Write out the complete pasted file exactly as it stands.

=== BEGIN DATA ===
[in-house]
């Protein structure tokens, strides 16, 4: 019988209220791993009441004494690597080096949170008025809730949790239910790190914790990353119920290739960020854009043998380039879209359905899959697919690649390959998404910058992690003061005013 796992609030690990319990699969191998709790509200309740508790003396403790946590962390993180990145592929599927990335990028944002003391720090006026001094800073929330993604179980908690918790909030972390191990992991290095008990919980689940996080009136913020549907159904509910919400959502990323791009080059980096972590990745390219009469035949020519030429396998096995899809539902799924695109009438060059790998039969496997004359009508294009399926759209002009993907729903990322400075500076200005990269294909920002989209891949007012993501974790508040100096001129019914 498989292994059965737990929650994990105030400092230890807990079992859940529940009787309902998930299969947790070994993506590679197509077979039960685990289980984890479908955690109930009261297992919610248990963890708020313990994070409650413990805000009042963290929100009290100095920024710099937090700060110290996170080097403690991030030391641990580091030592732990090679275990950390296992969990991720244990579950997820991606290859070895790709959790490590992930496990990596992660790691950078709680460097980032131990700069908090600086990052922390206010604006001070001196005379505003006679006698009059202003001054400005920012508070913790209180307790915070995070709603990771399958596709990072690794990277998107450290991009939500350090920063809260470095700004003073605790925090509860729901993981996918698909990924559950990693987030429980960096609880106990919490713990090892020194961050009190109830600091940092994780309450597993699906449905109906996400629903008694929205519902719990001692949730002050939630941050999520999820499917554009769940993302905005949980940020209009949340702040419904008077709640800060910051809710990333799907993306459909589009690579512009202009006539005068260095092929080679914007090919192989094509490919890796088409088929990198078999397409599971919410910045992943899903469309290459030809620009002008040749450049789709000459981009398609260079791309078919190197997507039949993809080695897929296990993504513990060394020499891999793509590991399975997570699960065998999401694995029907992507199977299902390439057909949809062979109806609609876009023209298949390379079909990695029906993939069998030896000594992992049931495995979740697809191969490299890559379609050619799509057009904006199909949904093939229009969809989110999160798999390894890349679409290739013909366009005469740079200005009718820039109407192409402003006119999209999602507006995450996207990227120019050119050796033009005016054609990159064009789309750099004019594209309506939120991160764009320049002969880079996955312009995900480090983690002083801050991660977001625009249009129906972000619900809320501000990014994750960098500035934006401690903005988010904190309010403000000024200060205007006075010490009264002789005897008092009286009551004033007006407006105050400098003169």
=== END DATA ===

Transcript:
[in-house]
């Protein structure tokens, strides 16, 4: 019988209220791993009441004494690597080096949170008025809730949790239910790190914790990353119920290739960020854009043998380039879209359905899959697919690649390959998404910058992690003061005013 796992609030690990319990699969191998709790509200309740508790003396403790946590962390993180990145592929599927990335990028944002003391720090006026001094800073929330993604179980908690918790909030972390191990992991290095008990919980689940996080009136913020549907159904509910919400959502990323791009080059980096972590990745390219009469035949020519030429396998096995899809539902799924695109009438060059790998039969496997004359009508294009399926759209002009993907729903990322400075500076200005990269294909920002989209891949007012993501974790508040100096001129019914 498989292994059965737990929650994990105030400092230890807990079992859940529940009787309902998930299969947790070994993506590679197509077979039960685990289980984890479908955690109930009261297992919610248990963890708020313990994070409650413990805000009042963290929100009290100095920024710099937090700060110290996170080097403690991030030391641990580091030592732990090679275990950390296992969990991720244990579950997820991606290859070895790709959790490590992930496990990596992660790691950078709680460097980032131990700069908090600086990052922390206010604006001070001196005379505003006679006698009059202003001054400005920012508070913790209180307790915070995070709603990771399958596709990072690794990277998107450290991009939500350090920063809260470095700004003073605790925090509860729901993981996918698909990924559950990693987030429980960096609880106990919490713990090892020194961050009190109830600091940092994780309450597993699906449905109906996400629903008694929205519902719990001692949730002050939630941050999520999820499917554009769940993302905005949980940020209009949340702040419904008077709640800060910051809710990333799907993306459909589009690579512009202009006539005068260095092929080679914007090919192989094509490919890796088409088929990198078999397409599971919410910045992943899903469309290459030809620009002008040749450049789709000459981009398609260079791309078919190197997507039949993809080695897929296990993504513990060394020499891999793509590991399975997570699960065998999401694995029907992507199977299902390439057909949809062979109806609609876009023209298949390379079909990695029906993939069998030896000594992992049931495995979740697809191969490299890559379609050619799509057009904006199909949904093939229009969809989110999160798999390894890349679409290739013909366009005469740079200005009718820039109407192409402003006119999209999602507006995450996207990227120019050119050796033009005016054609990159064009789309750099004019594209309506939120991160764009320049002969880079996955312009995900480090983690002083801050991660977001625009249009129906972000619900809320501000990014994750960098500035934006401690903005988010904190309010403000000024200060205007006075010490009264002789005897008092009286009551004033007006407006105050400098003169």